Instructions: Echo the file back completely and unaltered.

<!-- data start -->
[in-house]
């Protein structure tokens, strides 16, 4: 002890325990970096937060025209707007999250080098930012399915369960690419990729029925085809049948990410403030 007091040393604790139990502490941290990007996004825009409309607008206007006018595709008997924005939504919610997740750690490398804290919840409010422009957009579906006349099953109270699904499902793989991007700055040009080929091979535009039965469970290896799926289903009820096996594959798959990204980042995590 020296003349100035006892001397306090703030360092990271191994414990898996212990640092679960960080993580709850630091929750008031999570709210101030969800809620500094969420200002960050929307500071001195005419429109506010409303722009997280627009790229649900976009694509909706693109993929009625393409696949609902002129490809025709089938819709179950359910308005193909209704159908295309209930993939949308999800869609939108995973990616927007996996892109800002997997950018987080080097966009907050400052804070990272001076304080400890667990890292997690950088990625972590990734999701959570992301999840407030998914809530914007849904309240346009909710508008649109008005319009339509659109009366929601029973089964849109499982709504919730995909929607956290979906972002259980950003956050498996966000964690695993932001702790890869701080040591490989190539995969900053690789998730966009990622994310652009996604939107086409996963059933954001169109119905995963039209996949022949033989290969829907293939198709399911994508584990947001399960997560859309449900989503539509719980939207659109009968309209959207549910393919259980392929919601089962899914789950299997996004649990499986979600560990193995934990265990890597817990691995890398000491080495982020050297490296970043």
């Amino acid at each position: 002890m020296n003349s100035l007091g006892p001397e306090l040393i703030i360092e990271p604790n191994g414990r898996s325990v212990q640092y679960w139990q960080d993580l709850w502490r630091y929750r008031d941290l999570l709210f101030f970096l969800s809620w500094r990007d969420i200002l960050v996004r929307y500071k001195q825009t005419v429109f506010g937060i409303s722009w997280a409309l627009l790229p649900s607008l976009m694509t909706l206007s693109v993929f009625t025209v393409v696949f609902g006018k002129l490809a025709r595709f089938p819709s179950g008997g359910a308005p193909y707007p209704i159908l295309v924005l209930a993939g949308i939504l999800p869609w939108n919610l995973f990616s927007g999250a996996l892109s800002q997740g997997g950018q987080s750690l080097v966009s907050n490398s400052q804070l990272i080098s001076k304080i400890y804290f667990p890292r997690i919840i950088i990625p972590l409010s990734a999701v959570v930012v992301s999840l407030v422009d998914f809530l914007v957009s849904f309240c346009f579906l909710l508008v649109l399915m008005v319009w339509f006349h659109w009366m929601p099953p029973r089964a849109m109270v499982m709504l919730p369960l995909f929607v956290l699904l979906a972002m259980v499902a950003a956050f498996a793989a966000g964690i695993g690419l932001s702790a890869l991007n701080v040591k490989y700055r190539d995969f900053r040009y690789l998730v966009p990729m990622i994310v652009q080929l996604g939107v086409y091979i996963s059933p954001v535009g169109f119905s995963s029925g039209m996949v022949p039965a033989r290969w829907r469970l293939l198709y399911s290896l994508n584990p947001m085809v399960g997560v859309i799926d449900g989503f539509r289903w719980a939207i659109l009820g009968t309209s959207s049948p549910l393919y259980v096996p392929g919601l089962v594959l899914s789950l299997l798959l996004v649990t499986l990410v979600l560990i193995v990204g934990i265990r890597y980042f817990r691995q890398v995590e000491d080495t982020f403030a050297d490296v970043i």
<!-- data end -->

[in-house]
């Protein structure tokens, strides 16, 4: 002890325990970096937060025209707007999250080098930012399915369960690419990729029925085809049948990410403030 007091040393604790139990502490941290990007996004825009409309607008206007006018595709008997924005939504919610997740750690490398804290919840409010422009957009579906006349099953109270699904499902793989991007700055040009080929091979535009039965469970290896799926289903009820096996594959798959990204980042995590 020296003349100035006892001397306090703030360092990271191994414990898996212990640092679960960080993580709850630091929750008031999570709210101030969800809620500094969420200002960050929307500071001195005419429109506010409303722009997280627009790229649900976009694509909706693109993929009625393409696949609902002129490809025709089938819709179950359910308005193909209704159908295309209930993939949308999800869609939108995973990616927007996996892109800002997997950018987080080097966009907050400052804070990272001076304080400890667990890292997690950088990625972590990734999701959570992301999840407030998914809530914007849904309240346009909710508008649109008005319009339509659109009366929601029973089964849109499982709504919730995909929607956290979906972002259980950003956050498996966000964690695993932001702790890869701080040591490989190539995969900053690789998730966009990622994310652009996604939107086409996963059933954001169109119905995963039209996949022949033989290969829907293939198709399911994508584990947001399960997560859309449900989503539509719980939207659109009968309209959207549910393919259980392929919601089962899914789950299997996004649990499986979600560990193995934990265990890597817990691995890398000491080495982020050297490296970043």
């Amino acid at each position: 002890m020296n003349s100035l007091g006892p001397e306090l040393i703030i360092e990271p604790n191994g414990r898996s325990v212990q640092y679960w139990q960080d993580l709850w502490r630091y929750r008031d941290l999570l709210f101030f970096l969800s809620w500094r990007d969420i200002l960050v996004r929307y500071k001195q825009t005419v429109f506010g937060i409303s722009w997280a409309l627009l790229p649900s607008l976009m694509t909706l206007s693109v993929f009625t025209v393409v696949f609902g006018k002129l490809a025709r595709f089938p819709s179950g008997g359910a308005p193909y707007p209704i159908l295309v924005l209930a993939g949308i939504l999800p869609w939108n919610l995973f990616s927007g999250a996996l892109s800002q997740g997997g950018q987080s750690l080097v966009s907050n490398s400052q804070l990272i080098s001076k304080i400890y804290f667990p890292r997690i919840i950088i990625p972590l409010s990734a999701v959570v930012v992301s999840l407030v422009d998914f809530l914007v957009s849904f309240c346009f579906l909710l508008v649109l399915m008005v319009w339509f006349h659109w009366m929601p099953p029973r089964a849109m109270v499982m709504l919730p369960l995909f929607v956290l699904l979906a972002m259980v499902a950003a956050f498996a793989a966000g964690i695993g690419l932001s702790a890869l991007n701080v040591k490989y700055r190539d995969f900053r040009y690789l998730v966009p990729m990622i994310v652009q080929l996604g939107v086409y091979i996963s059933p954001v535009g169109f119905s995963s029925g039209m996949v022949p039965a033989r290969w829907r469970l293939l198709y399911s290896l994508n584990p947001m085809v399960g997560v859309i799926d449900g989503f539509r289903w719980a939207i659109l009820g009968t309209s959207s049948p549910l393919y259980v096996p392929g919601l089962v594959l899914s789950l299997l798959l996004v649990t499986l990410v979600l560990i193995v990204g934990i265990r890597y980042f817990r691995q890398v995590e000491d080495t982020f403030a050297d490296v970043i």